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Santa Fe offers police officers $4,700 retention bonuses

January 6, 2019

Mayor Alan Webber has offered every Santa Fe police officer a retention bonus of $4,700 in exchange for staying with the city for six months, a deal the president of the police union previously called “insulting” and “a slap in the face” to the rank and file.

Webber disclosed Friday that his administration managed to ferret out $600,000 in the city’s current budget for the bonuses.

The mayor also said that Detective Tony Trujillo, president of the Santa Fe Police Officers Association, had agreed to the $600,000 offer, which left Webber questioning why Trujillo would bad-mouth the proposal in the press.

Trujillo offered a different version of his dealings with City Hall.

Trujillo agreed that the $600,000 figure was part of the negotiations, but he said the city’s human resources director, Bernadette Salazar, told him it was “merely a starting point.”

“If the $600,000 was in cement, if that was concrete, if that was it and nothing else, there was no need to negotiate anything then,” he said. “If they were going to dig their heels in and say, ‘Hey, $600,000, no more, no less,’ then what was the point of any negotiations?”

But a document the city provided at The New Mexican’s request shows that Trujillo signed an agreement to reopen negotiations and that compensation “for the limited purpose of negotiating retention incentives” for the current fiscal year was only up to $600,000.

But Trujillo said it’s up to union members, not him, to accept or reject the proposed bonus package.

“There’s no way I can sit there and agree to it,” he said. “It would have to be ratified by our union membership.”

The collective bargaining agreement between the police union and the city expires in June. As part of an effort to keep officers from leaving for better-paying jobs in Albuquerque and elsewhere, Webber and his administration offered police retention bonuses as a short-term gesture of goodwill until a new contract is signed.

“We are working on longer-term pay increases as part an an overall improvement agenda,” City Manager Erik Litzenberg wrote in a letter to the police union on Dec. 21. He requested a meeting to reopen the current contract “for the specific purpose of putting immediate financial retention incentives on the table.”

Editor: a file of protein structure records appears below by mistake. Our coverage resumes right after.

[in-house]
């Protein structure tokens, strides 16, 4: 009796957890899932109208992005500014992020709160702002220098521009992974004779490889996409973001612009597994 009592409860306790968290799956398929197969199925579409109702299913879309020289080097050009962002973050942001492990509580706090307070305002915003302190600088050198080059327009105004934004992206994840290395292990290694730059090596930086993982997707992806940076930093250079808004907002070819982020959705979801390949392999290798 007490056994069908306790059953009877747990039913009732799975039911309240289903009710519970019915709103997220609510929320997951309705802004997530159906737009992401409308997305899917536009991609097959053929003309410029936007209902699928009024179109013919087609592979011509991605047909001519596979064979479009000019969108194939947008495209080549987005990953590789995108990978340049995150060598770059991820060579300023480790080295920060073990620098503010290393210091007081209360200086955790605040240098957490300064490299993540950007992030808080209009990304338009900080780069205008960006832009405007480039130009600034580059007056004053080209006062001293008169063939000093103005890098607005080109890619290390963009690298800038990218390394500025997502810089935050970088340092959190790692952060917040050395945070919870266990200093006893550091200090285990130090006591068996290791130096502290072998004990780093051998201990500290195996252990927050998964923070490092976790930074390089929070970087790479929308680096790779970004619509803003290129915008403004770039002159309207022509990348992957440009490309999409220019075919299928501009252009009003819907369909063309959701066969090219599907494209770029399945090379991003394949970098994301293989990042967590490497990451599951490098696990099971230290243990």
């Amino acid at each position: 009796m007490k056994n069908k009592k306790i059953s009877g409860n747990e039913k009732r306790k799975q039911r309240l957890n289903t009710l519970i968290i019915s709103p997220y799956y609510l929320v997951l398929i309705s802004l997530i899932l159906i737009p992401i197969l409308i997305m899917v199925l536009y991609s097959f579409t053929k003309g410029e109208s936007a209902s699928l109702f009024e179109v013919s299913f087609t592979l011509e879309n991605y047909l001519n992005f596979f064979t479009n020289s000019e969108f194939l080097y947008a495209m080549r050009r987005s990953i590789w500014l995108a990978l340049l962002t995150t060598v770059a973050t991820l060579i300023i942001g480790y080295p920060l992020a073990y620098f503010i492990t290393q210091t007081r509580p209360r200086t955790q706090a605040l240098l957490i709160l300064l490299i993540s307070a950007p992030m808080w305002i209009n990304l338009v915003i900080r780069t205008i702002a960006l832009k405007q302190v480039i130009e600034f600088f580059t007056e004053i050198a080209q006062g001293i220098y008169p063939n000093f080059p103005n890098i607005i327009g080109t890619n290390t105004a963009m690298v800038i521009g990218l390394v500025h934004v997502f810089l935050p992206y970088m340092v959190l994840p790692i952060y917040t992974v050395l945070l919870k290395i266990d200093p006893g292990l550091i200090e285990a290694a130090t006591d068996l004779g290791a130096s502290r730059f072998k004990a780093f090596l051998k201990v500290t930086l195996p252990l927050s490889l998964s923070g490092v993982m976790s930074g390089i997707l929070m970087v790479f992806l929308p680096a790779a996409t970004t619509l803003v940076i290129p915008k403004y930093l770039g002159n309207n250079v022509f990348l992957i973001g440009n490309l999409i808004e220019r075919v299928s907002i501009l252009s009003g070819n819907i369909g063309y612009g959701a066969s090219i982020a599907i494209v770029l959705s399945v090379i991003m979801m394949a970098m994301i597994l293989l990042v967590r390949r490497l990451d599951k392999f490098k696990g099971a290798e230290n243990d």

While City Hall is concerned about losing officers to Albuquerque, the numbers don’t seem to support their concerns.

By their own admission, city officials say they aren’t “hemorrhaging” officers and that current staffing levels are adequate. The Santa Fe Police Department lost 10 officers to the Albuquerque Police Department between August and December.

After he agreed to open up the contract, Trujillo said, the negotiations soured.

“Once I signed [the agreement to negotiate retention bonuses], they held my feet to the fire and said, ‘Well, you agreed to only $600,000.’ I said, ‘No, that was a starting point,’ ” Trujillo recalled. “It was kind of a fast one pulled.”

Trujillo said the proposed $4,700 retention bonuses weren’t close to the $15,000 bonuses the union requested, though that figure was also meant to be a starting point in the negotiations.

“They didn’t try to work with us, to negotiate with us and say, ‘We’re going to try and get this up closer to where you guys want to be,’ ” he said. “The slap in the face wasn’t the amount. It was just how it was negotiated.”

Trujillo said the union is meeting with its members to review the mayor’s proposal on Tuesday and then voting on it Thursday. The governing body would also have to authorize the retention bonuses.

Last week, Trujillo said he had serious doubts about whether or not officers would accept the proposal.

“From what I’ve been hearing since we last spoke, it can go either way,” he said.

While some officers are saying the financial incentive is money they didn’t have in their pockets before, “some guys are sayings, ‘Are you freaking kidding me? I’m not going to vote for this.’ ”

Follow Daniel J. Chacón on Twitter @danieljchacon.

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